Seven Lives & Pancho Y Emiliano

While places like La Carnita and Grand Electric receive most of the taco hype, there are plenty of other places for tacos in Toronto. Of the many taco options in Kensington Market, we were most interested in Seven Lives, as they had recently moved out of the “food court” on Augusta to open their own shop.

Seven Lives
Aguas Frescas 2 and Tacos 5/each
We didn’t arrive until late afternoon, and by then Seven Lives was out of ceviche. However, there were plenty of interesting tacos to try (including a vegetarian option), as well as carne asada fries. We both sipped on watermelon aguas frescas (also available in lemon or honeydew) as we waited on our tacos in the small, crowded restaurant. If there wasn’t a pending threat of thunderstorms, it would probably have been more comfortable to eat on the sidewalk outside.

Seven Lives
Gobernador (top) and Camarones a la Diabla (bottom) tacos 10
The Gobernador (which is actually a municipality in Spain), is Seven Lives’ signature taco. With smoked marlin, shrimp, cheese, peppers, onion and sour cream, there is a lot going on in one taco. This was my first time having smoked marlin – I’d expected something flakier and less dry. While not a bad taco at all, I didn’t feel that the sum was greater than its parts. However, things improved from there – the “Devil’s Shrimp” taco with spicy shrimp, cheese, onions, and sour cream, was juicy and had a pleasant spiciness, and was P’s favourite taco.

Seven Lives
Camarones Fritas (top) and Pulpo en Mole Verde (bottom) tacos 10
The camarones fritas taco was piled with battered, fried shrimp, pico de gallo, and sour cream. One of my favourites, the fried shrimp taco was a flavourful improvement over the typical fried fish taco. Of the four tacos we tried, my favourite was definitely the pulpo en mole verde. Slices of octopus were accompanied by crunchy pumpkin seeds, onions, and peppers, and topped with mole verde and sour cream. The pumpkin seeds gave the taco an interesting crunch against the tender grilled octopus.

Overall, I would definitely return (early!) to try their ceviche, shrimp cocktail, and to have more seafood tacos. The staff at Seven Lives were also really good with dietary restrictions, and would double check prior to topping each order. The attention to detail extended to larger orders – with the staff confirming if there was any preference to which combination of tacos were placed together in the baskets.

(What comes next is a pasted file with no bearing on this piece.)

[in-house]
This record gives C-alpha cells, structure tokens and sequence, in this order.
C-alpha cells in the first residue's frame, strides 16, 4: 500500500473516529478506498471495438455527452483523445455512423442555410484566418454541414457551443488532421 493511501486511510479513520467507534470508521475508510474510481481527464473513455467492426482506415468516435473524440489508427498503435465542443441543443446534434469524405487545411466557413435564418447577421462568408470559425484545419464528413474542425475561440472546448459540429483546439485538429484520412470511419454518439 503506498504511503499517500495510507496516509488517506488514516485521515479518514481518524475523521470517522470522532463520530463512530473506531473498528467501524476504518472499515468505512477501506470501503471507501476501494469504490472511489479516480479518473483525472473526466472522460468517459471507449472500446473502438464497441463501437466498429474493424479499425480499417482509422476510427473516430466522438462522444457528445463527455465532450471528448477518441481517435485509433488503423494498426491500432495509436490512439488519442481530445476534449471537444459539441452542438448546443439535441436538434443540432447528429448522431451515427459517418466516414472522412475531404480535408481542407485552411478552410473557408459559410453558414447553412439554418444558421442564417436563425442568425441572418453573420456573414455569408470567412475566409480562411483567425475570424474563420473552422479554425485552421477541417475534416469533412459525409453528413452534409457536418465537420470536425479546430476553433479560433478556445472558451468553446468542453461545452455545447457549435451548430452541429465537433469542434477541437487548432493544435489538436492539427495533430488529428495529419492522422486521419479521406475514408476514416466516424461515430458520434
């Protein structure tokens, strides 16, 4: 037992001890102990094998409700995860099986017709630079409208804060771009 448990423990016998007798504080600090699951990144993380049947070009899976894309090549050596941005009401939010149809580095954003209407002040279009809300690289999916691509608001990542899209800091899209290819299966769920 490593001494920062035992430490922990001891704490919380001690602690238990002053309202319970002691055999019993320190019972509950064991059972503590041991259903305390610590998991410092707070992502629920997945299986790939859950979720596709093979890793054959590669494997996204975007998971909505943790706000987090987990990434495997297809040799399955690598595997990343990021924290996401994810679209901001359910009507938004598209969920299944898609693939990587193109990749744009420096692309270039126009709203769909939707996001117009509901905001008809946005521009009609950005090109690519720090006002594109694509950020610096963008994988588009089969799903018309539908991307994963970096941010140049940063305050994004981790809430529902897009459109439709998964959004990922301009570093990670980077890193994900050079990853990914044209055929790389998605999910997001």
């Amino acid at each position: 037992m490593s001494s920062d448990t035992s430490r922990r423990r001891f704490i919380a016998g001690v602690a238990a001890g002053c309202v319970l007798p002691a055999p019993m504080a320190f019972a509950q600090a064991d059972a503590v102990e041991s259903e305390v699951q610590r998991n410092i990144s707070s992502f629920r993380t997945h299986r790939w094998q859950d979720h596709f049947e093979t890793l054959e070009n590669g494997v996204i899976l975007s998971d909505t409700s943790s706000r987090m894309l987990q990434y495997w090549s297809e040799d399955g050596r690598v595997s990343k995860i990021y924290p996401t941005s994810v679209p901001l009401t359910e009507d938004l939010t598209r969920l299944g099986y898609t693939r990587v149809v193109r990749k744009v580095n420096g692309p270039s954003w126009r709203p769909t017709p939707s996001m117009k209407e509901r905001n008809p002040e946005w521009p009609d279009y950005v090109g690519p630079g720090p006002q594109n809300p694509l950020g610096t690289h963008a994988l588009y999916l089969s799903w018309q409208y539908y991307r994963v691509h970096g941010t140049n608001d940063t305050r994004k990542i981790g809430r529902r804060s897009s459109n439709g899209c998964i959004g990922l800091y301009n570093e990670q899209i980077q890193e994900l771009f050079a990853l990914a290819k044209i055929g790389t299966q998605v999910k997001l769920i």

Pancho y Emiliano
Churros from Pancho Y Emiliano’s 4 for 5
Full but not yet bursting, we walked down the street in search of churros. Since we’re not a fan of mimes, we avoided the Augusta food court. Thankfully, Pancho Y Emiliano was open, and with patio space! With a choice between 1/$1.50 or 4/$5, we opted for the latter and had two chocolate churros each. The churros here are fried to order, dusted in cinnamon sugar, and can be injected with a choice of caramel, strawberry, or chocolate sauce, or left plain. Hot and crispy, with the added crunch of the cinnamon sugar, we were thoroughly satisfied with our chocolate-y snack.

UPDATE: So we returned to Pancho Y Emiliano, as they were looking for volunteers willing to trade manual labour for free food. In addition to learning some tips on painting and renovating, we tried a taco and tostada with some pineapple Jarritos!

Pancho y Emiliano
Baja Fish Taco 5.75
When we visited, PYE had a “fish tacos in 10 minutes of it’s free” deal, and a helpful menu that listed out the sizes of each taco. The eight inch baja fish taco was larger than most fish tacos in the city. Fresh, crunchy, topped with lettuce, pico de gallo, guacamole and spicy mayo sauce, the taco was delicious.

Pancho y Emiliano
Ceviche Tostada 4.25
We also tried the ceviche, which was served on a tostada that managed to stay crunchy even with the mountain of fish on it.


Saturday Afternoon, June 1, 2013.
Seven Lives
69 Kensington Ave, Toronto
Seven Lives on Urbanspoon
Pancho Y Emiliano
200 Augusta Ave, Toronto
Pancho Y Emiliano on Urbanspoon

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